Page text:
3. Kleinert S, Kurzai O, Elias J, et al. Comparison of two interferon-gamma release assays and tuberculin skin test for detecting latent tuberculosis in patients with immune-mediated inflammatory diseases. Ann Rheum Dis 2010;69:782-4. https://ard.bmj.com/content/69/4/782
  4. Ponce de Leon D, Acevedo-Vasquez E, Alvizuri S, et al. Comparison of an interferon-gamma assay with tuberculin skin testing for detection of tuberculosis (TB) infection in patients with rheumatoid arthritis in a TB-endemic population. J Rheumatol 2008;35:776-81. https://www.ncbi.nlm.nih.gov/pubmed/18398944
My patient with rheumatoid arthritis might have been exposed to tuberculosis. Does immunosuppressive therapy affect the results of interferon gamma release assay (IGRA) testing for latent tuberculosis?

Does corticosteroid therapy impact the results of interferon-gamma release assays—IGRAs— in patients screened for latent tuberculosis?

 

The weight of the evidence to date suggests that immunosuppressive therapy, including corticosteroids, other oral immunosuppressants and anti-tumor-necrosing factor (TNF) drugs, may negatively impact IGRA results.1-5

Some studies have reported daily steroid doses as low as 7.5 mg-10 mg may adversely impact T-cell responsiveness in IGRA. 2-4 In a study of patients with autoimmune disorders, 27% of patients on daily prednisolone dose of 10 mg or more had indeterminate QuantiFeron Gold In-Tube test compared to 1% of patients not taking prednisolone.4

A meta-analysis of the performance of IGRAs (including T-SPOT.TB) in patients with inflammatory bowel disease concluded that these assays were negatively affected by immunosuppressive therapy.5

So, be cautious in interpreting a negative or indeterminate results of IGRAs in patients on corticosteroid therapy or other immunosuppressants.

See also a related P4P post: https://pearls4peers.com/2020/01/20/my-patient-with-rheumatoid-arthritis-might-have-been-exposed-to-tuberculosis-does-immunosuppressive-therapy-affect-the-results-of-interferon-gamma-release-assay-igra-testing-for-latent-tuberculosis/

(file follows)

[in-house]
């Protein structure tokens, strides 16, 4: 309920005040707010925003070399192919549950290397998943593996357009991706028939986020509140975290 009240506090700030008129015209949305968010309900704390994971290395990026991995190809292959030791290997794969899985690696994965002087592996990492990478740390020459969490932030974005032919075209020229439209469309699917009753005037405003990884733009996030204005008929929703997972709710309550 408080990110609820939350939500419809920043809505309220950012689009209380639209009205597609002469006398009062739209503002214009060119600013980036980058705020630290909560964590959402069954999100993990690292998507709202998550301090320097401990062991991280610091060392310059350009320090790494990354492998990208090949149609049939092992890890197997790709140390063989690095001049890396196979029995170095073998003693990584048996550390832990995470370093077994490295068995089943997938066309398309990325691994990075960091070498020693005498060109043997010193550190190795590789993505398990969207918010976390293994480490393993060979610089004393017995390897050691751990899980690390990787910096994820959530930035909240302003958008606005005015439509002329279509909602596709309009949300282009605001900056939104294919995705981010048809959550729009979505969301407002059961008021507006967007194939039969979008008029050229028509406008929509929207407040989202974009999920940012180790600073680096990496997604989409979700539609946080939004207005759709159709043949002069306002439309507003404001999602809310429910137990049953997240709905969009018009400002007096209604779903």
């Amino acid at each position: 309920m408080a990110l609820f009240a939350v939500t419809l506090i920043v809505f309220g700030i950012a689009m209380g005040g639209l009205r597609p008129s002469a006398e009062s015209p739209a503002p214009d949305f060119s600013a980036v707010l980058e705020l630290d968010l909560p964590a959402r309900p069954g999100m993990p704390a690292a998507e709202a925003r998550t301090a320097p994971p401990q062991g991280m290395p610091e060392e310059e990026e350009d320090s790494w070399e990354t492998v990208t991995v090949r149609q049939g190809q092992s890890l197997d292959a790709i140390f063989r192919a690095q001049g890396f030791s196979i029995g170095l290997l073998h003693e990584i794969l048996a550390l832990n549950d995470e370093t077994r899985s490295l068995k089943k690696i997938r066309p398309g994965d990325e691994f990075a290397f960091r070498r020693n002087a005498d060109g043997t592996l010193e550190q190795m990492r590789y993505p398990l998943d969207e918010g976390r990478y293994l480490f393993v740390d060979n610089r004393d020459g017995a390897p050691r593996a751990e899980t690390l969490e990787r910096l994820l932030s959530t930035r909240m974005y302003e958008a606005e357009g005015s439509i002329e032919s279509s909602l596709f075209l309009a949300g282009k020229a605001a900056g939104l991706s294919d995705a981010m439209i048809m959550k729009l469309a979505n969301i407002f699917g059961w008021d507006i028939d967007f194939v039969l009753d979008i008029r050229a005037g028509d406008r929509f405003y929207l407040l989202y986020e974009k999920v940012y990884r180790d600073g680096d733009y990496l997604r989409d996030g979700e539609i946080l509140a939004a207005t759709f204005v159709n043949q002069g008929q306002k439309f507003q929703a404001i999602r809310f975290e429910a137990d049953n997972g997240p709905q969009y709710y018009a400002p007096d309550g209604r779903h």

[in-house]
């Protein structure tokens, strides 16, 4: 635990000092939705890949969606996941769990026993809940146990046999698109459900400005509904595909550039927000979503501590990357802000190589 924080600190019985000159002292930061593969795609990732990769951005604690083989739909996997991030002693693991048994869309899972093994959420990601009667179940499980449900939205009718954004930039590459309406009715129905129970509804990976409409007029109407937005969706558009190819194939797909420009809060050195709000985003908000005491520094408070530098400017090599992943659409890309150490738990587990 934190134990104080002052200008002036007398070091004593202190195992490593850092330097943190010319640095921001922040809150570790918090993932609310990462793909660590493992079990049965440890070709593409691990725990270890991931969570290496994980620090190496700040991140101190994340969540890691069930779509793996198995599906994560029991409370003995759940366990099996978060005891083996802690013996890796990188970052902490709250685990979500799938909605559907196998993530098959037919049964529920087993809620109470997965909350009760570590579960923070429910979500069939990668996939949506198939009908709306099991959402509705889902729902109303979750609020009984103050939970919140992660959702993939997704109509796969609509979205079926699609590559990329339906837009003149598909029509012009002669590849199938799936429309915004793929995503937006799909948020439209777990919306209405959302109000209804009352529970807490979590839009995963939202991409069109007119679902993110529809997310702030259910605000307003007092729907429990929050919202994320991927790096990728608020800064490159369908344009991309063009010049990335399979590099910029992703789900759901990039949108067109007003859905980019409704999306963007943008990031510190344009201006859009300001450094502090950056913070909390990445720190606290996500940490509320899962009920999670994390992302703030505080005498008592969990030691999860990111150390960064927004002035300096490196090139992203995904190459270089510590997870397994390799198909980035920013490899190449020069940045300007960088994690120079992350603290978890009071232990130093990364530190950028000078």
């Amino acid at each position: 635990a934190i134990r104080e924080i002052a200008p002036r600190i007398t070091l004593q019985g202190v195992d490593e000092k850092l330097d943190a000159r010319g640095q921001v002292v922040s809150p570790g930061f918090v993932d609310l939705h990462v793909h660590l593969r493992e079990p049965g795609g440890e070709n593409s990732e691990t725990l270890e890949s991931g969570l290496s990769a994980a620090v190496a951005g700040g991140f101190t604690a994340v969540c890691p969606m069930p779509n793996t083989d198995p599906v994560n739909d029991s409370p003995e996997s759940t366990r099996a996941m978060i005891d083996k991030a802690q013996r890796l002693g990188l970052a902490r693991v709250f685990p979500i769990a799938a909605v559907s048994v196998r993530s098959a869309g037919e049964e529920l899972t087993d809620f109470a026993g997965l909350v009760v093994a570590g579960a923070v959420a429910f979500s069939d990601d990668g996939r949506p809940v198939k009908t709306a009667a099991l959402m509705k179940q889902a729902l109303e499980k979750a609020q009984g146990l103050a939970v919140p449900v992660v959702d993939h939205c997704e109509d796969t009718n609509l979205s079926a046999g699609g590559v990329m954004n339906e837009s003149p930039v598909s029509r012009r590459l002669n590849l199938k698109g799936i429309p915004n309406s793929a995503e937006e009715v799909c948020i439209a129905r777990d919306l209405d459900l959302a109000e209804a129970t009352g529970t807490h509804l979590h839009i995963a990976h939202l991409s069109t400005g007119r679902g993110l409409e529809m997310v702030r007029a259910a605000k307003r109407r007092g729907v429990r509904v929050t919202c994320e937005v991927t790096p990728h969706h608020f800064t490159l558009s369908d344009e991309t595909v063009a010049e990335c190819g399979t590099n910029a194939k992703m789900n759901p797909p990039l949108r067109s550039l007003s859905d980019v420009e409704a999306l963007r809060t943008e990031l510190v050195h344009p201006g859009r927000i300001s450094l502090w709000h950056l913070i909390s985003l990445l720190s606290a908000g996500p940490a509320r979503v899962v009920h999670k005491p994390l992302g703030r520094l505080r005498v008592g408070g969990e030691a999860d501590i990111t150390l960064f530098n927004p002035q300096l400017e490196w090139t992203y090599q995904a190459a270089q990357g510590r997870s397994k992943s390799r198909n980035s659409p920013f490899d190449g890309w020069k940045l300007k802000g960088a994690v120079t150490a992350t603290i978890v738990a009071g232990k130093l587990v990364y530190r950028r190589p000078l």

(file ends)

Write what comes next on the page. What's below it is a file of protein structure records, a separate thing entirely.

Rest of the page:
Bonus Pearl: Did you know that IGRA is not affected by prior Bacillus Calmette-Guerin (BCG) vaccination, a significant advantage over PPD skin tests?

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References

  1. Wong SH, Gao Q, Tsoi KKF, et al. Effect of immunosuppressive therapy on interferon gamma release assay for latent tuberculosis screening in patients with autoimmune diseases: a systematic review and meta-analysis. Thorax 2016;71:64-72. https://thorax.bmj.com/content/thoraxjnl/71/1/64.full.pdf
  2. Kleinert S, Kurzai O, Elias J, et al. Comparison of two interferon-gamma release assays and tuberculin skin test for detecting latent tuberculosis in patients with immune-mediated inflammatory diseases. Ann Rheum Dis 2010;69:782-4. https://ard.bmj.com/content/69/4/782
  3. Ponce de Leon D, Acevedo-Vasquez E, Alvizuri S, et al. Comparison of an interferon-gamma assay with tuberculin skin testing for detection of tuberculosis (TB) infection in patients with rheumatoid arthritis in a TB-endemic population. J Rheumatol 2008;35:776-81. https://www.ncbi.nlm.nih.gov/pubmed/18398944
  4. Belard E, Semb S, Ruhwald M, et al. Prednisolone treatment affects the performance of the QuantiFERON Gold In-Tube test and the Tuberculin skin test in patients with autoimmune disorders screened for latent tuberculosis infection. Inflamm Bowel Dis 2011;17:2340-2349. https://academic.oup.com/ibdjournal/article/17/11/2340/4631016 
  5.  Shahidi N, Fu Y-T, Qian H, et al. Performance of interferon-gamma release assays in patients with inflammatory bowel disease: a systematic review and meta-analysis. Inflamm Bowel Dis 2012;18:2034-2042. https://www.researchgate.net/publication/265093409_Performance_of_Interferon-gamma_Release_Assay_for_Tuberculosis_Screening_in_Inflammatory_Bowel_Disease_Patients
Does corticosteroid therapy impact the results of interferon-gamma release assays—IGRAs— in patients screened for latent tuberculosis?